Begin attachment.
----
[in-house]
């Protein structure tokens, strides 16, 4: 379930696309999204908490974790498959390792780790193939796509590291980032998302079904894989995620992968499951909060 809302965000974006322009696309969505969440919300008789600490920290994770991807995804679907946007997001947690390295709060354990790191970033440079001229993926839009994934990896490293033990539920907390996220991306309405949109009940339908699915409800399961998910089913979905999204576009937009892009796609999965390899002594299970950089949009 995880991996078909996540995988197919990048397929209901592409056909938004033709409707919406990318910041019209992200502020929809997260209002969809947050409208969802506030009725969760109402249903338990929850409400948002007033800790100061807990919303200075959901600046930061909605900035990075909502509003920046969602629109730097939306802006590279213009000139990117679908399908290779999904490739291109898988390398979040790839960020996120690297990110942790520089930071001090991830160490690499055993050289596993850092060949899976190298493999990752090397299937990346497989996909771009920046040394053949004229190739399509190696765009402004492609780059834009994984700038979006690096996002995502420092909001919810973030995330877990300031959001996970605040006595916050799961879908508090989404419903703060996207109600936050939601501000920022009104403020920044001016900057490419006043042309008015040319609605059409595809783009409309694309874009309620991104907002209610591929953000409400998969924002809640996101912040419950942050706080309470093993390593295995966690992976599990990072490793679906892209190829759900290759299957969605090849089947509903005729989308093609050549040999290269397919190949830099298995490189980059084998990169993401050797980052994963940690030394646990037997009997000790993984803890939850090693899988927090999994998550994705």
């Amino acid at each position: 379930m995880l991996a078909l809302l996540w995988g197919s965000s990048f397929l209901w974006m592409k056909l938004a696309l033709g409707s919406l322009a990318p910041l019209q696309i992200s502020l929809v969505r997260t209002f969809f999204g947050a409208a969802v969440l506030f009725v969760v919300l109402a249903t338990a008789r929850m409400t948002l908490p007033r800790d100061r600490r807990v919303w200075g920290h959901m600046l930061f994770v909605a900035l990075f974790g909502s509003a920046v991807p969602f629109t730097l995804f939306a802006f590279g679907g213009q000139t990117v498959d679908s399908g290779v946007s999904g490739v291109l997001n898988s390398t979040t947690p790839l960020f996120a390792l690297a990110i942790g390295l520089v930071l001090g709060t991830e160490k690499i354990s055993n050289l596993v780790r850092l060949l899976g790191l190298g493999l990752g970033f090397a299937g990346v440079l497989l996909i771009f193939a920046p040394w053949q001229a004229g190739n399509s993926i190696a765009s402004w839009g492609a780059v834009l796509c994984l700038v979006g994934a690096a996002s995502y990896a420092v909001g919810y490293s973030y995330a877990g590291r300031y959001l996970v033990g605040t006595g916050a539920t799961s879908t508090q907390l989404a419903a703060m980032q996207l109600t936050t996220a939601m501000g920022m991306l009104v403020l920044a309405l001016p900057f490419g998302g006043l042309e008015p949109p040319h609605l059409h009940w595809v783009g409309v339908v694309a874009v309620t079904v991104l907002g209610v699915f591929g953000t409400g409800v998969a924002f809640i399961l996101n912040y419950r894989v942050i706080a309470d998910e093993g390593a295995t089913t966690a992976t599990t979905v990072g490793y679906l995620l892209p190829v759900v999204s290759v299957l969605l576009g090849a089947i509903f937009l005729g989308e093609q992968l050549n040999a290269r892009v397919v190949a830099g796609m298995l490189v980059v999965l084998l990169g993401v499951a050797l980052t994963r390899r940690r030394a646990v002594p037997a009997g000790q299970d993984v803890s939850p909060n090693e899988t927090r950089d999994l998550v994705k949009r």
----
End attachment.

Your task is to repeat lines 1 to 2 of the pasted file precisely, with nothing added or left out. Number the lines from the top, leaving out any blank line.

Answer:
[in-house]
């Protein structure tokens, strides 16, 4: 379930696309999204908490974790498959390792780790193939796509590291980032998302079904894989995620992968499951909060 809302965000974006322009696309969505969440919300008789600490920290994770991807995804679907946007997001947690390295709060354990790191970033440079001229993926839009994934990896490293033990539920907390996220991306309405949109009940339908699915409800399961998910089913979905999204576009937009892009796609999965390899002594299970950089949009 995880991996078909996540995988197919990048397929209901592409056909938004033709409707919406990318910041019209992200502020929809997260209002969809947050409208969802506030009725969760109402249903338990929850409400948002007033800790100061807990919303200075959901600046930061909605900035990075909502509003920046969602629109730097939306802006590279213009000139990117679908399908290779999904490739291109898988390398979040790839960020996120690297990110942790520089930071001090991830160490690499055993050289596993850092060949899976190298493999990752090397299937990346497989996909771009920046040394053949004229190739399509190696765009402004492609780059834009994984700038979006690096996002995502420092909001919810973030995330877990300031959001996970605040006595916050799961879908508090989404419903703060996207109600936050939601501000920022009104403020920044001016900057490419006043042309008015040319609605059409595809783009409309694309874009309620991104907002209610591929953000409400998969924002809640996101912040419950942050706080309470093993390593295995966690992976599990990072490793679906892209190829759900290759299957969605090849089947509903005729989308093609050549040999290269397919190949830099298995490189980059084998990169993401050797980052994963940690030394646990037997009997000790993984803890939850090693899988927090999994998550994705």